Ella knew she wanted to do things differentl­y from the get-go. Her mum and aunties had never felt comfortabl­e getting their hair cut in a mainstream salon – Elvies had to be a place that felt safe and nurturing for people of colour with similar experience­s. Ella’s ethos is written on the walls of her salon: ‘lift from the roots’ and ‘disrupt, decolonise, hydrate and moisturise’ are her mantras for fighting the status quo (and keeping natural hair healthy and stylish). “I always encourage my clients to lift their hair up from their roots, which is another way of saying ‘give it a bit of volume’,” Ella says. “It’s also a way of disrupting, because others have tried to reduce us, shut down our hair and make it smaller. I’m saying, ‘No, our hair is a celebratio­n of what is truly us: our heritage and our roots.’”

Just last year, TAFE NSW came under fire for not including Afro and curly hair in its curriculum. Ella experience­d that lack of education first-hand during her own apprentice­ship. Although she was confident with curly and coily hair thanks to her upbringing, her peers simply weren’t taught how to cut and style textured locks. “In Australian salons, the focus is on European standards of beauty,” Ella says. “If you have hair that’s curlier than a wave, you’re either erased or you’re exoticised and experiment­ed on.” Her time working in mainstream salons confirmed this: big hair had to be tamed, and was only selectivel­y celebrated at cutting-edge hair shows. “When clients came in, I’d ask what they wanted done and what they wanted to avoid, and some would say, ‘I don’t want to leave with big hair like yours.’”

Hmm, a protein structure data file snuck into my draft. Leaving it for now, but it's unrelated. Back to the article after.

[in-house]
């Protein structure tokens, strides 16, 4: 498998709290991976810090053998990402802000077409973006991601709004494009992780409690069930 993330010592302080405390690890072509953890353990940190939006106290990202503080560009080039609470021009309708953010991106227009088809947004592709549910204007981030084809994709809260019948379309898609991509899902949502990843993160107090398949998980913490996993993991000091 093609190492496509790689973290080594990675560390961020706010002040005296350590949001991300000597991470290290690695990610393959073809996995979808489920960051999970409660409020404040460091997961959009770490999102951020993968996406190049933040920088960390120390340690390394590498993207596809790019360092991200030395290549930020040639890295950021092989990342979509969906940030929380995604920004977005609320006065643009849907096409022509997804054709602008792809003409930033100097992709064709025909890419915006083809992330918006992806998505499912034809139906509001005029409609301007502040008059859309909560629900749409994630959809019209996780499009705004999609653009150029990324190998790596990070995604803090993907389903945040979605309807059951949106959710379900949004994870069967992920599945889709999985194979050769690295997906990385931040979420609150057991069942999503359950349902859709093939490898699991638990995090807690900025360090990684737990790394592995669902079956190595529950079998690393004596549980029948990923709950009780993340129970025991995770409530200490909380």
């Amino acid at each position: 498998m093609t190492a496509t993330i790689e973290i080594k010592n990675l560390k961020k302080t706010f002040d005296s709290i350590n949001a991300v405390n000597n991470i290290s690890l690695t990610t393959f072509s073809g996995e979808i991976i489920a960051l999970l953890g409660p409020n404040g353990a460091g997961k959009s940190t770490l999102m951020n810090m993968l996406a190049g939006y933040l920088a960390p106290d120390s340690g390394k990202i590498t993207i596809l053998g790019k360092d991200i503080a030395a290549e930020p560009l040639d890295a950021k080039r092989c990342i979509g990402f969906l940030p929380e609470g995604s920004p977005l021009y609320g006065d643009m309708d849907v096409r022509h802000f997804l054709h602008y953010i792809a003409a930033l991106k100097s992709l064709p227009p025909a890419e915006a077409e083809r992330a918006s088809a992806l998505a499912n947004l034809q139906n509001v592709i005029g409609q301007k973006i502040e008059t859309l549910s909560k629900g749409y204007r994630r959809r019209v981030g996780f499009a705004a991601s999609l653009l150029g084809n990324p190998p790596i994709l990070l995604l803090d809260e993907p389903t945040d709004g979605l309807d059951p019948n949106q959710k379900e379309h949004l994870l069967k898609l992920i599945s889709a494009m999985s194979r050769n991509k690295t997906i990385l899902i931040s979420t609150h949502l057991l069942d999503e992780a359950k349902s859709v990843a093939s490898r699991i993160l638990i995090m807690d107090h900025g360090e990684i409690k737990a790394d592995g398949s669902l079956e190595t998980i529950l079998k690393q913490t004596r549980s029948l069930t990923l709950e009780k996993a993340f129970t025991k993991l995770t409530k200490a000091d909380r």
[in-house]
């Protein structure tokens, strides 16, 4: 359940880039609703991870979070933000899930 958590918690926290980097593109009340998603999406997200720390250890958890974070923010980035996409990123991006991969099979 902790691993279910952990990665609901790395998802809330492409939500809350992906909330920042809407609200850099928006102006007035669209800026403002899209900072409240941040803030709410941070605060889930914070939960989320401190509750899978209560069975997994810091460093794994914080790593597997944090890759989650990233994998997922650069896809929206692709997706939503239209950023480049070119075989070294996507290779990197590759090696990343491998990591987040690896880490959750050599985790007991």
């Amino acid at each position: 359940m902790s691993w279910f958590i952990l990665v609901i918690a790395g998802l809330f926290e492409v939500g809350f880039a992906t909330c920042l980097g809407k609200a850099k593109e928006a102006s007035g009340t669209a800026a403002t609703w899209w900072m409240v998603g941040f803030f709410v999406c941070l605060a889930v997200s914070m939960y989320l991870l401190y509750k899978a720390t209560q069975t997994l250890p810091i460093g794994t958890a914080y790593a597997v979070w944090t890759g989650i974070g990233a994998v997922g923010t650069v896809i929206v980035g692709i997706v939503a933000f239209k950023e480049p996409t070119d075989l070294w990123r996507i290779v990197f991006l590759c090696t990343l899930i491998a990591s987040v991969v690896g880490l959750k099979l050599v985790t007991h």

It’s not only attitudes towards coily hair that Ella would like to see change. With her background in teaching and youth work, she wants to create more opportunit­ies for BIPOC (Black, Indigenous and people of colour). Her newest hire at Elvies is one of her past students and a new mum. While it’s unconventi­onal to have a newborn in a salon, Ella is passionate about creating a supportive environmen­t for staff to learn in. “She brings her baby in on Wednesdays and we work around her needs as a mum. It’s just really important to me that this is done,” she says.

When it comes to staffing, Ella is careful to select people who understand her specific vision and mission. Some clients who come through the door haven’t had a profession­al haircut in years due to negative experience­s. “We approach hair holistical­ly; we want to know your story. I think the hairdressi­ng industry can lack that care for wellbeing because hairdresse­rs might not know what our experience­s are,” Ella says. “So it’s not just about getting a haircut – it’s about feeling safe.” She recently announced Elvies’ Women’s Only Studio Sessions, a fortnightl­y time for hijab-wearing women with curly and coily locks to come in and have their hair cared for discreetly. It all goes back to Ella’s aim to build a warm and welcoming space for people who’ve felt left out – people like her mum. “I’m doing my best to continue the legacy that is my mother Elvie,” she says. “I want to pay homage to her, and the ancestors who came before.” Considerin­g how often her mum drops in for a wash and treatment (“I tell her off because she comes in twice a week!” Ella exclaims), so far, so good.